Arlington itself, which is situated in the middle of the Dallas-Fort Worth Metroplex (metropolitan area), offers a good mix of tourist attractions, says Maurice. “The Stockyards district is Old West, but on the other side of town is the cultural district, with several very good art museums, a fine zoo, and botanical gardens that include an authentic Japanese Garden,” he says. El Paso in southwest Texas is also a place steeped in Western history. “Native American cultures lived here hundreds of years before European settlers came to this area,” relates Gyenis. “The cowboy tradition is still strong although you don’t have to carry a gun and ride! However, there are ranches with horses, hay rides and horseback riding.”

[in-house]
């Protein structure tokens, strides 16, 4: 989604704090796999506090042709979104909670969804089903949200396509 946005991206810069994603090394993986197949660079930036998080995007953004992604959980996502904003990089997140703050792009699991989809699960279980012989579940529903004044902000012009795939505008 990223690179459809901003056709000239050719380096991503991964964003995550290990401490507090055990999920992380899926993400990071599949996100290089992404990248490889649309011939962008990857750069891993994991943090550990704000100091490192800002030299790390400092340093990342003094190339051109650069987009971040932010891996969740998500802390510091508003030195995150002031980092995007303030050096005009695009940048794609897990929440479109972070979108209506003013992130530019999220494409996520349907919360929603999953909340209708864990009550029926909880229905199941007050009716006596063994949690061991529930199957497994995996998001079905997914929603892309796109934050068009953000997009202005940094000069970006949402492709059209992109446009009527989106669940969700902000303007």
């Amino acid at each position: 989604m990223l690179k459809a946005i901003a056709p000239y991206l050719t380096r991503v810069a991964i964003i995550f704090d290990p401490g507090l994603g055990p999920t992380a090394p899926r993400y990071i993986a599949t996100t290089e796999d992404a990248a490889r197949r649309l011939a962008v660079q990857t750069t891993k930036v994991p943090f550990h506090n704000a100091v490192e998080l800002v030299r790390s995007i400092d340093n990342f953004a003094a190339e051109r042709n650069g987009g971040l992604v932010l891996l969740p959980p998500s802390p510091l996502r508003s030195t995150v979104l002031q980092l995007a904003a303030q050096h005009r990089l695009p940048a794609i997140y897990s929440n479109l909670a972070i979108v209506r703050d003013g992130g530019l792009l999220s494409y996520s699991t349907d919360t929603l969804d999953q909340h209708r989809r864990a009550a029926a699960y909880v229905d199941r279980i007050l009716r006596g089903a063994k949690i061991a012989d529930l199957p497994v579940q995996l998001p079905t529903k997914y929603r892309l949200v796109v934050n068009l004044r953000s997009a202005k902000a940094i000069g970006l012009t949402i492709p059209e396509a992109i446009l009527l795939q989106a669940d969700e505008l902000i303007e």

But Texas is by no means all about cowboys and cattle, as Simon points out. “When international students think of Texas, they usually have images [of] cowboys and prairies,” he says. “As such, students are always pleasantly surprised by the cultural diversity and landscapes here.” In addition, its cities and towns range from small, rural farming communities to some of the USA’s biggest metropolitan areas such as Houston, Dallas, and San Antonio. “Whether you like camping in the outdoors, dancing in clubs, or lying on the beach, there is something for everyone in Texas,” says Simon.

In terms of landscapes, Texas has it all: swampy forests in the east, the lush fields of the Hill Country, the farmlands of northern Panhandle, the awesome beaches of the Gulf Coast and the dry beauty of the mountainous deserts of the west.